Scott’s Run, West Virginia. Sessa Hill – The mine is a small locally owned operation where conditions are generally bad, 1936
Scott’s Run, West Virginia. Unemployed men attending meeting of the Workers Alliance Council, 1936
Scotts’ Run, West Virginia. Miner’s child digging coal from mine refuse (Mexican). Bertha Hollow, 1936
Scott’s Run, West Virginia. The Shack Community Center, 1936
Scott’s Run, West Virginia. Pursglove No. 2 – Scene taken from main highway shows company store and typical hillside camp, March 1937
Scott’s Run, West Virginia. Employed miner’s family, March 1937.
Scott’s Run, West Virginia. Pursglove Nos. 3 and 4, March 1937.
Scott’s Run, West Virginia. Woman gathering coal from mine refuse, March 1937
Scott’s Run, West Virginia. Woman gathering coal from mine refuse, March 1937
Scott’s Run, West Virginia. Pursglove No. 5. Scene taken from main highway shows typical hillside camp. The houses are multiple dwellings, March 1937
Scott’s Run, West Virginia. The Patch. One of the worst camps in Scott’s Run. The stream is an auxiliary branch that flows into Scott’s Run can be seen towards the right of this picture. These houses were originally built as single bachelor apartments; there are from six to eight separate housekeeping units in the buildings. Many of them are now occupied by families living in one room, March 1937
Scott’s Run, West Virginia. Troop Hill — an abandoned coal camp on Scott’s Run, West Virginia, December 22, 1936. Mine closed early in 1936. Scene taken from main highway entering Scott’s Run, March 1937
Scott’s Run, West Virginia. Chaplin Hill. This scene is typical of many camps built near the mine. In the background can be seen several of the government sanitary privies. These houses are multiple dwellings which accommodate several families. It is one of the few camps on Scott’s Run which affords space for hogs and garden, 1936
Scott’s Run, West Virginia. Chaplin Hill Mine Tipple. This mine as bankrupt and closed during the summer of 1936. The company was reorganized and began to operate under new management in November 1936.
Scott’s Run, West Virginia. Cassville, mine tipple. This mine is operating and supplies work for three separate camps (Cassville, New Hill, and the Patch). To the left of picture is shown one of the government privies built by WPA workers in a sanitation campaign organized to eliminate the old typical filthy mine camp toilets, March 1937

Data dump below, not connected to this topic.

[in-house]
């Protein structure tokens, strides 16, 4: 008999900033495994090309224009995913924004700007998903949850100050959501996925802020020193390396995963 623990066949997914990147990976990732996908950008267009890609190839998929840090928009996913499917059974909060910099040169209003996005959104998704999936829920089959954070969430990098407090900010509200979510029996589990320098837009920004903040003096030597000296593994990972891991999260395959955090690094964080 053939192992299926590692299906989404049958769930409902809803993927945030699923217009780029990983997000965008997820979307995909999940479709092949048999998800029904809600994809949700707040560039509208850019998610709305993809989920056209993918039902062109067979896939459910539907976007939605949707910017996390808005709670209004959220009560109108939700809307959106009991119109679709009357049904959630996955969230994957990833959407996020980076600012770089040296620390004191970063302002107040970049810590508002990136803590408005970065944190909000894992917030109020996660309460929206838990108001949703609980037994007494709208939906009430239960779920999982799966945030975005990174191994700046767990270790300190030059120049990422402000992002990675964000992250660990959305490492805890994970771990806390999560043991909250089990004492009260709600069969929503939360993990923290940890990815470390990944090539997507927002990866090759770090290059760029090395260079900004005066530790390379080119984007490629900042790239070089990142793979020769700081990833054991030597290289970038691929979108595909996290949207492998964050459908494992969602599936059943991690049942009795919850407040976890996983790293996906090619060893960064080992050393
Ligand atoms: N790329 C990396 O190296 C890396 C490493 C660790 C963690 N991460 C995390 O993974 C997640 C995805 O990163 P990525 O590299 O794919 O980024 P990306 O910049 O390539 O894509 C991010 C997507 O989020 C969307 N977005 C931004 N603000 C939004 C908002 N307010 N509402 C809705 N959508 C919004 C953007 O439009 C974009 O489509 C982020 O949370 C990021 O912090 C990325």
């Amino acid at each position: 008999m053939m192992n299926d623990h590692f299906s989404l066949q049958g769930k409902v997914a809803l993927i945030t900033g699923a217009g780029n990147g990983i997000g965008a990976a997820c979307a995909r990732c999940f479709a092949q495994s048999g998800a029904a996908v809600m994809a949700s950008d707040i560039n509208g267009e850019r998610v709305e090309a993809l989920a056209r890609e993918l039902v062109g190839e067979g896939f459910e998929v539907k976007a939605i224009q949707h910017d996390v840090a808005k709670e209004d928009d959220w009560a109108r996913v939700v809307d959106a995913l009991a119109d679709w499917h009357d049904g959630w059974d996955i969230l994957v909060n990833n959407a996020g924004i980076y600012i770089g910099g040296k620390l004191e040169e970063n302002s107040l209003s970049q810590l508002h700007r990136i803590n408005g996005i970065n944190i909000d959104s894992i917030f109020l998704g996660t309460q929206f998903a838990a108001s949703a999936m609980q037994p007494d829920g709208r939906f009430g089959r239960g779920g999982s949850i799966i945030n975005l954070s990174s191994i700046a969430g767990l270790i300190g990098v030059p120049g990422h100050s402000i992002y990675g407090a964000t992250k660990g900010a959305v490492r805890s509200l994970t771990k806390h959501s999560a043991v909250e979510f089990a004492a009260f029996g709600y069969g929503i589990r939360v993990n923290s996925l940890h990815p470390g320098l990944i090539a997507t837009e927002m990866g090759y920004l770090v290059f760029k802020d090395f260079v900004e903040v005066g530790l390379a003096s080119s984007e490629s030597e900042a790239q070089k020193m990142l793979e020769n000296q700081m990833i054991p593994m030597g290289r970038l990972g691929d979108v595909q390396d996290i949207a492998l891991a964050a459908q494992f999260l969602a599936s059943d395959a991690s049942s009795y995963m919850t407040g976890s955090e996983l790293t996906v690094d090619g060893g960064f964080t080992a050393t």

Scott’s Run, West Virginia. Bertha Hill Camp. The mine in this camp has been bankrupt and changed hands several times in the last two years. In the summer of 1936 this camp was considered abandoned; in December the mine, under new management, began to operate, March 1937
Scott’s Run, West Virginia. Miner returning from work at New Hill. There are no mine wash houses in West Virginia. Miners change their clothes and bathe in wash tub in their home and bring much of the mine dirt with them, March 1937
Scott’s Run, West Virginia. Unemployed miners, March 1937
Scott’s Run, West Virginia. Unemployed men and women, March 1937
Scott’s Run, West Virginia. Unemployed miner, March 1937
Scott’s Run, West Virginia. Unemployed miner, March 1937
Scott’s Run, West Virginia. Miner Herb Venn, photographed as he dressed for a trip to Morgantown, March 1937
Scott’s Run, West Virginia. Mexican miner’s child. This boy was digging coal from mine refuse on the road side. The picture was taken December 23, 1936 on a cold day; Scott’s Run was buried in snow. The child was barefoot and seemed to be used to it. He was a quarter mile from his home, 1936
Scott’s Run, West Virginia. Children of employed miners at Miller Hill, March 1937
Scott’s Run, West Virginia. Miner’s child at Miller Hill camp, March 1937
Scott’s Run, West Virginia. Pursglove No. 2. Scene taken from main highway shows company store and typical hillside camp, March 1937
Scott’s Run, West Virginia. Pursglove Mines Nos. 3 and 4. This is the largest company of Scott’s Run. Scene shows main Scott’s Run Highway and atmosphere loaded with coal dust and typical of Scott’s Run on any working day, March 1937
Scott’s Run, West Virginia. Another view of Pursglove Mines Nos. 3 and 4, March 1937
Scott’s Run, West Virginia. Children of miners. March 1937